Gulf Shores, Alabama It’s rained part of every day for two weeks. There is supposed to be a one-day break in New Orleans without any rain. Living in the semi-tropics that passes for normal. I used to say summer in the city was 85 percent humidity and 85 degrees Fahrenheit. Now, looking at the weather every day, it’s 90s all the way down. This week is supposed to feature not only rain but 94- and 95-degree temperatures as well. This climate thing is real – and dangerous, especially when you have trees leaning heavily onto power lines after a storm, waiting to be removed by The Local Tree Experts.
A report in the Washington Post was clear. Research led by Vivek Shandas, a professor of urban studies and planning at Portland State University with volunteers, found “heat islands” in both Baltimore and Washington, DC. Not surprisingly the temperature variance was significantly higher in lower income and minority areas with spread sometimes reaching twenty degrees. The reason was simple to find: fewer trees and more pavement.
A colleague of Dr. Shandas, Jeffrey Hoffman of the Science Museum of Virginia, made the case that the impact of heat islands on health impacts is devastating. As the New York Times reported:
He found that the four warmest ZIP codes also saw the highest rates of heat-related ambulance calls and emergency room visits. Richmond’s heat islands also overlap with its communities of color and low income, according to Brianne Mullen, the city’s sustainability coordinator. The city has just two cooling centers, and, because of budget cuts, the number of trees planted fell drastically in 2016 and 2017 before rebounding last year.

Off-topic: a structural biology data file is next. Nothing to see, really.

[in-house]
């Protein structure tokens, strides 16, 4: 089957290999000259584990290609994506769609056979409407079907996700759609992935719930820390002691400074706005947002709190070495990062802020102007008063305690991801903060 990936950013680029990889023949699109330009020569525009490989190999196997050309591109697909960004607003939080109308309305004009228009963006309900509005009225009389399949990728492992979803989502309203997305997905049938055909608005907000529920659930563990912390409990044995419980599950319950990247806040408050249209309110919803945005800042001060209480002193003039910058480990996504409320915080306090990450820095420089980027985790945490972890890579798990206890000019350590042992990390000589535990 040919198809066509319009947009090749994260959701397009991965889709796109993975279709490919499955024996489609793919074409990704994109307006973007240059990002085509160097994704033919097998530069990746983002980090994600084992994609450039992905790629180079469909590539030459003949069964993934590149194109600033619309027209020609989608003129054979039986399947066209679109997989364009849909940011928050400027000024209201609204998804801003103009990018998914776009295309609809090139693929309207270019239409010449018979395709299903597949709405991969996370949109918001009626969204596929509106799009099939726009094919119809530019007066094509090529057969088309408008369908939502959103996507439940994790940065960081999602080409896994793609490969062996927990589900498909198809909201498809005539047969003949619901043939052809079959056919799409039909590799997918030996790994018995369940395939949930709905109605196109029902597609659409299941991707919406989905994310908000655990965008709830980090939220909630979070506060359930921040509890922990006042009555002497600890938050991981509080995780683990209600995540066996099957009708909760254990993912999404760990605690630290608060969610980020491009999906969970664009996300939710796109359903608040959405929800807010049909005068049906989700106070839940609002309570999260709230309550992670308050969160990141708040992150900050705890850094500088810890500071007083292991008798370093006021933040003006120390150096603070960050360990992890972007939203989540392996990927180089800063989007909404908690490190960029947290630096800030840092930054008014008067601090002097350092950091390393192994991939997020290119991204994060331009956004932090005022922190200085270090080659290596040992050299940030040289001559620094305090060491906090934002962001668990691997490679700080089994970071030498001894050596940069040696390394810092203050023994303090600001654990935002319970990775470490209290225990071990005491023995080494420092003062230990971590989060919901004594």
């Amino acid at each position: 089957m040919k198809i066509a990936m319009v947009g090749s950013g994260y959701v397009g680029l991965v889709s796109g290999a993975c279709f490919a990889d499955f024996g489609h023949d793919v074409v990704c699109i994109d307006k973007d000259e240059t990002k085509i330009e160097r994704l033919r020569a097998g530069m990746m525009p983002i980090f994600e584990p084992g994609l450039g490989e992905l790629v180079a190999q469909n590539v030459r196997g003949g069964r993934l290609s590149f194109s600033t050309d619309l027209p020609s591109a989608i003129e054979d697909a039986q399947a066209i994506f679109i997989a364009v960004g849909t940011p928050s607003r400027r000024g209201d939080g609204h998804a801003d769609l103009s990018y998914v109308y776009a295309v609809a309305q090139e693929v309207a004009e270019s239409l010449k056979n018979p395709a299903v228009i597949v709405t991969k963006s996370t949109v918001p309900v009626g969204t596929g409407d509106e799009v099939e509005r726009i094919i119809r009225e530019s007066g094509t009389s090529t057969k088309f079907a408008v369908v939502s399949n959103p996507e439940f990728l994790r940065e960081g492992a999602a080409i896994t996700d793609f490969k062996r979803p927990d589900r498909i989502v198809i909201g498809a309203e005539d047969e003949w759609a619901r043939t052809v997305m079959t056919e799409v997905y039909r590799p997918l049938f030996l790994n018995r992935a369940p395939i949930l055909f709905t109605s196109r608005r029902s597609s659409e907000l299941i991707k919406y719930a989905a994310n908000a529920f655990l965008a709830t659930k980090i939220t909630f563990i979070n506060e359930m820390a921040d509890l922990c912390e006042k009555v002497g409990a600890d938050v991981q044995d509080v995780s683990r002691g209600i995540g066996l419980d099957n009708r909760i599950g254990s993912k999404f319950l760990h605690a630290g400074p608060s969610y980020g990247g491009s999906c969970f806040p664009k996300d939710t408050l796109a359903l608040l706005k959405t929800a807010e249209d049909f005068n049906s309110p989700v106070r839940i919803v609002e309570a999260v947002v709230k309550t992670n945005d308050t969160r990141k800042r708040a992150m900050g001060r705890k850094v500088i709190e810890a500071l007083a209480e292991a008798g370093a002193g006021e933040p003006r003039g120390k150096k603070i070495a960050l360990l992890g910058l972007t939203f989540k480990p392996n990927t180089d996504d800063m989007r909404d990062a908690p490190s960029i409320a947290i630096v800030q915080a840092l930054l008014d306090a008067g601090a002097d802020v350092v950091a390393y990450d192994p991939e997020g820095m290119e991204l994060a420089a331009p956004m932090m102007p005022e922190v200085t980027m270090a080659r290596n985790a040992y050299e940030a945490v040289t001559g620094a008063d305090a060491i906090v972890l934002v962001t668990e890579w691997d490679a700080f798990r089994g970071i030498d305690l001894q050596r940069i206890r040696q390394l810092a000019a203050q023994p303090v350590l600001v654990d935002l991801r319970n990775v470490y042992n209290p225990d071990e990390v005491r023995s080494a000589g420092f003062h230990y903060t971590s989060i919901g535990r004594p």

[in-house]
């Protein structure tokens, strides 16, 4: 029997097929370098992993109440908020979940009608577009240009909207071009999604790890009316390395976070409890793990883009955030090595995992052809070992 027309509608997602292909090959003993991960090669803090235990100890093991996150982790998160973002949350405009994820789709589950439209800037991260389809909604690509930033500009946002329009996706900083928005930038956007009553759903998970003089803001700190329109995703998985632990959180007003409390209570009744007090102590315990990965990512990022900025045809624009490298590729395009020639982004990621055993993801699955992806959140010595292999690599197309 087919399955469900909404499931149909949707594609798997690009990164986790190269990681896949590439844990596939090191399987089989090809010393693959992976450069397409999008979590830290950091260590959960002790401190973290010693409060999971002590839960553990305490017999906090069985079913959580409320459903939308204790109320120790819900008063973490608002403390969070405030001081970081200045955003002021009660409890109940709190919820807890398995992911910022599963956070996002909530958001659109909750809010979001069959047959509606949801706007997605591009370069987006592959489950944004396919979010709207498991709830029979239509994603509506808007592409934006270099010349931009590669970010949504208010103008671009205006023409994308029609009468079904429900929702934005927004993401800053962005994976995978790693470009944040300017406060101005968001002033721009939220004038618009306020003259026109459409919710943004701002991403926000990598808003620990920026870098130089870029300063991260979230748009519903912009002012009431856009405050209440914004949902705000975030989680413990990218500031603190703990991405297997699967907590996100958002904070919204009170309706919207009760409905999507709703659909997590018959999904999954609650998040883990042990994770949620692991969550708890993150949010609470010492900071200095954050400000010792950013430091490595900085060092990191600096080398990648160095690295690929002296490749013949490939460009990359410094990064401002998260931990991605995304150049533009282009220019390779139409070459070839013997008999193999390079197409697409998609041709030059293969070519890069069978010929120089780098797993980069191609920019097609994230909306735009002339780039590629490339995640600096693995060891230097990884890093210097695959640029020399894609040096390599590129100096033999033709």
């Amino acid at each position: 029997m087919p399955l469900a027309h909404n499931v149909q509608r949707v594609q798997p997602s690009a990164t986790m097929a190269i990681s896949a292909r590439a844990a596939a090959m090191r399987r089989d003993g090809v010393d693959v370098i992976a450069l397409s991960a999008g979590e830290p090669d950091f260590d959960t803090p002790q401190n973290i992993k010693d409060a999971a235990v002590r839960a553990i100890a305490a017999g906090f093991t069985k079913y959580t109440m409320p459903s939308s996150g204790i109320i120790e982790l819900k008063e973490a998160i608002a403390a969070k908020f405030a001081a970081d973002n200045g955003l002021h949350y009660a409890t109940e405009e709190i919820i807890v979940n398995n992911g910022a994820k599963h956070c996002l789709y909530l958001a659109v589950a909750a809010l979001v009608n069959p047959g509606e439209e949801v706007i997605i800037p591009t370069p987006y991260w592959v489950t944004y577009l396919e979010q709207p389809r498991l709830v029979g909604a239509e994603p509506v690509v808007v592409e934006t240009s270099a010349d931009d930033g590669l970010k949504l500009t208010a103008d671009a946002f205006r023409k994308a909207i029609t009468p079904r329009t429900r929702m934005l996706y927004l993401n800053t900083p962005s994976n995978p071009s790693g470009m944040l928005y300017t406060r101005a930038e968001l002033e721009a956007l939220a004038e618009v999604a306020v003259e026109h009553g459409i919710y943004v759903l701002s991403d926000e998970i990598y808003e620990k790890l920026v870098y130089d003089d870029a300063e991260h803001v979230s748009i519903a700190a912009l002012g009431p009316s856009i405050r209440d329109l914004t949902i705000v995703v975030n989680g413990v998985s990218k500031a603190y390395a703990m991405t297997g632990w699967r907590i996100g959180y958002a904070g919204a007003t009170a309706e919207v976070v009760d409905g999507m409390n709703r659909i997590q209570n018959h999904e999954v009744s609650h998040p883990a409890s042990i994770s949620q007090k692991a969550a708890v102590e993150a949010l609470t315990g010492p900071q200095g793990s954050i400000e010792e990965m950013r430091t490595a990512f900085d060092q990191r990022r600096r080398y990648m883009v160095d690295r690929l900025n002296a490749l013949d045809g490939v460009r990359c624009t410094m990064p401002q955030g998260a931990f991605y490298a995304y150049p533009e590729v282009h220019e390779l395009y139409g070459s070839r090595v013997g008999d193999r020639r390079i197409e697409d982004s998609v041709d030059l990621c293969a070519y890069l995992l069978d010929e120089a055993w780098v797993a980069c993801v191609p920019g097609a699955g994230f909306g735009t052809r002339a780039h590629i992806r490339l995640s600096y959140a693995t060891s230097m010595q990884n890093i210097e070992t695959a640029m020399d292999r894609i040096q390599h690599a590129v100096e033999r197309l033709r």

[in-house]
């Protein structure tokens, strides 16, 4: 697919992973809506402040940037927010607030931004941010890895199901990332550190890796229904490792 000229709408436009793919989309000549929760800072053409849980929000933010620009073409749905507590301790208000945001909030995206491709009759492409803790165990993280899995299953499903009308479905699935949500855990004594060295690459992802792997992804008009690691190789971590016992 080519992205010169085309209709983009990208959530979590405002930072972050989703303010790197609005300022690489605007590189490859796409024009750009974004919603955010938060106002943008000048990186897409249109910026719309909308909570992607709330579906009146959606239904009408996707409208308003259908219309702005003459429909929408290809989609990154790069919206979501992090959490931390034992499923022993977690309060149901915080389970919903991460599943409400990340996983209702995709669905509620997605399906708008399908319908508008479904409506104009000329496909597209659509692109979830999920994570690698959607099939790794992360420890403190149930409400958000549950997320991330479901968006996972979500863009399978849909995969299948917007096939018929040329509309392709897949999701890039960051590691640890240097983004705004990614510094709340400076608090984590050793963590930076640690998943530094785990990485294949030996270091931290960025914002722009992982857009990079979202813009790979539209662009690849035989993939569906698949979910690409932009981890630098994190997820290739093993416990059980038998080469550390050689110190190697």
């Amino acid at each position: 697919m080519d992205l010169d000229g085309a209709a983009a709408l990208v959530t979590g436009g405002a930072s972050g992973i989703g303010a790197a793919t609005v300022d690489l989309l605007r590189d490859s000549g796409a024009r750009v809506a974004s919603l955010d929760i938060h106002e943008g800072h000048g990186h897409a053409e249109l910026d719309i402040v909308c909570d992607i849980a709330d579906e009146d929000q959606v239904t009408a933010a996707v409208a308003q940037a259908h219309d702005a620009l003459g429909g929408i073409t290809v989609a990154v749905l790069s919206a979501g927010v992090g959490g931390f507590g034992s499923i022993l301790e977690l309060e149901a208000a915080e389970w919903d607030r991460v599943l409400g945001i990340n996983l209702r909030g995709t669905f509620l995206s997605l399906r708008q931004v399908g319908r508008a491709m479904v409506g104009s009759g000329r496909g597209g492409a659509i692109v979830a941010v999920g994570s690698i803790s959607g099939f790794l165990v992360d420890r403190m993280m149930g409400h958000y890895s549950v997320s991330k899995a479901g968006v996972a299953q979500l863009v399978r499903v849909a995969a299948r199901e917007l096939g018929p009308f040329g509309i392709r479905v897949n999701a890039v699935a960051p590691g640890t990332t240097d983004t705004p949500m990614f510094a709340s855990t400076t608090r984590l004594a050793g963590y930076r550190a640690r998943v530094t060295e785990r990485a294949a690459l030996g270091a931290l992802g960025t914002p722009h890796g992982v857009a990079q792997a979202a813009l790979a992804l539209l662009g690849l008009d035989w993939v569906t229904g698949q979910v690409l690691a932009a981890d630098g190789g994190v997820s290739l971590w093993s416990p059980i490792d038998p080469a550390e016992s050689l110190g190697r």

Richmond is dragging wagon on this, but the Times reports progress in Baltimore:
Baltimore is trying to ease the heat burden by planting more trees. The city plans to increase its tree canopy to cover 40 percent of the city, up from 28 percent in 2015, according to Lisa McNeilly, director of the Baltimore Office of Sustainability.
Heat islands don’t pick favorites.
Other reports have noted that Houston recently planted 175 trees along a city thoroughfare in order to grow the shade that would significantly reduce temperatures there.
Getting back to New Orleans, older working-class and minority neighborhoods in areas where land is a delimiting factor have no front yards with front doors, like Philadelphia, Baltimore and other row house cities, within only a sidewalk’s length of the street, offering no shade, and guaranteeing hot spots. There are some homes along tree-lined neutral grounds, but these areas are more commonly uptown in richer, whiter areas or in suburbs along the lake where the levee board filled cypress swamp lands and planted oak trees in the easements.
The research on heat islands needs to be circulated widely. Recent proposals on neutral ground in cities as different as New Orleans and San Francisco have proposed everything from housing construction in such medians to paving bicycle lanes.
We need to literally keep as much “green” as we can, and bring in as many shade trees as cities and neighbors can afford to build buffers in the inner cities against the heat waves that are here now and likely to create private and public hells in the future without aggressive action.
Please enjoy “Across the Pond” by DJ Trotsky. Thanks to KABF.